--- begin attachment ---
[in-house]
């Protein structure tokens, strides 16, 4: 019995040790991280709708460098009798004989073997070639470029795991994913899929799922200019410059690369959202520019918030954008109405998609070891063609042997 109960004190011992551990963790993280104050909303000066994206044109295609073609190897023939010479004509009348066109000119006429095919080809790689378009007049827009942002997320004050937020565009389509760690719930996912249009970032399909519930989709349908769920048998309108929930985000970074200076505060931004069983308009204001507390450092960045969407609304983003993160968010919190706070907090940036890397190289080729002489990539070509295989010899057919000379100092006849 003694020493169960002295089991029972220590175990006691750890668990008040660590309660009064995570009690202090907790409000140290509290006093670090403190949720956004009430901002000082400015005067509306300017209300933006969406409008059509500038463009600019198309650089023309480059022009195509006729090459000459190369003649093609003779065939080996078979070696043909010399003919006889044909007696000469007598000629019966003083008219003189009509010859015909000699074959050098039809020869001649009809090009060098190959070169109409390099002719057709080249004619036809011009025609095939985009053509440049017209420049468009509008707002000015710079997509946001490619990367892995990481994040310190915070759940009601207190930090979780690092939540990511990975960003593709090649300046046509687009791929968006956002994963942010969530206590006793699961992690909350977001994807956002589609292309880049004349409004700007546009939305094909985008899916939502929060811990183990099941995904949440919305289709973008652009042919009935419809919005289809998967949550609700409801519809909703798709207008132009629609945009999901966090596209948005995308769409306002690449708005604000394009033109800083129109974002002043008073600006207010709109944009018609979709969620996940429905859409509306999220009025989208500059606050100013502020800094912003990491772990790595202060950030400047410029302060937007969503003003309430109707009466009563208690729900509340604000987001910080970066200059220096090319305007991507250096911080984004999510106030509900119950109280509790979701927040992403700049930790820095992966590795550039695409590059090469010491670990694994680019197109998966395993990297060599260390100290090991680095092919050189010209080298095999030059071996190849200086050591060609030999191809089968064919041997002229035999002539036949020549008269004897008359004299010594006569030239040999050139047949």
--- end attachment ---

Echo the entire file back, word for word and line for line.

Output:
[in-house]
């Protein structure tokens, strides 16, 4: 019995040790991280709708460098009798004989073997070639470029795991994913899929799922200019410059690369959202520019918030954008109405998609070891063609042997 109960004190011992551990963790993280104050909303000066994206044109295609073609190897023939010479004509009348066109000119006429095919080809790689378009007049827009942002997320004050937020565009389509760690719930996912249009970032399909519930989709349908769920048998309108929930985000970074200076505060931004069983308009204001507390450092960045969407609304983003993160968010919190706070907090940036890397190289080729002489990539070509295989010899057919000379100092006849 003694020493169960002295089991029972220590175990006691750890668990008040660590309660009064995570009690202090907790409000140290509290006093670090403190949720956004009430901002000082400015005067509306300017209300933006969406409008059509500038463009600019198309650089023309480059022009195509006729090459000459190369003649093609003779065939080996078979070696043909010399003919006889044909007696000469007598000629019966003083008219003189009509010859015909000699074959050098039809020869001649009809090009060098190959070169109409390099002719057709080249004619036809011009025609095939985009053509440049017209420049468009509008707002000015710079997509946001490619990367892995990481994040310190915070759940009601207190930090979780690092939540990511990975960003593709090649300046046509687009791929968006956002994963942010969530206590006793699961992690909350977001994807956002589609292309880049004349409004700007546009939305094909985008899916939502929060811990183990099941995904949440919305289709973008652009042919009935419809919005289809998967949550609700409801519809909703798709207008132009629609945009999901966090596209948005995308769409306002690449708005604000394009033109800083129109974002002043008073600006207010709109944009018609979709969620996940429905859409509306999220009025989208500059606050100013502020800094912003990491772990790595202060950030400047410029302060937007969503003003309430109707009466009563208690729900509340604000987001910080970066200059220096090319305007991507250096911080984004999510106030509900119950109280509790979701927040992403700049930790820095992966590795550039695409590059090469010491670990694994680019197109998966395993990297060599260390100290090991680095092919050189010209080298095999030059071996190849200086050591060609030999191809089968064919041997002229035999002539036949020549008269004897008359004299010594006569030239040999050139047949």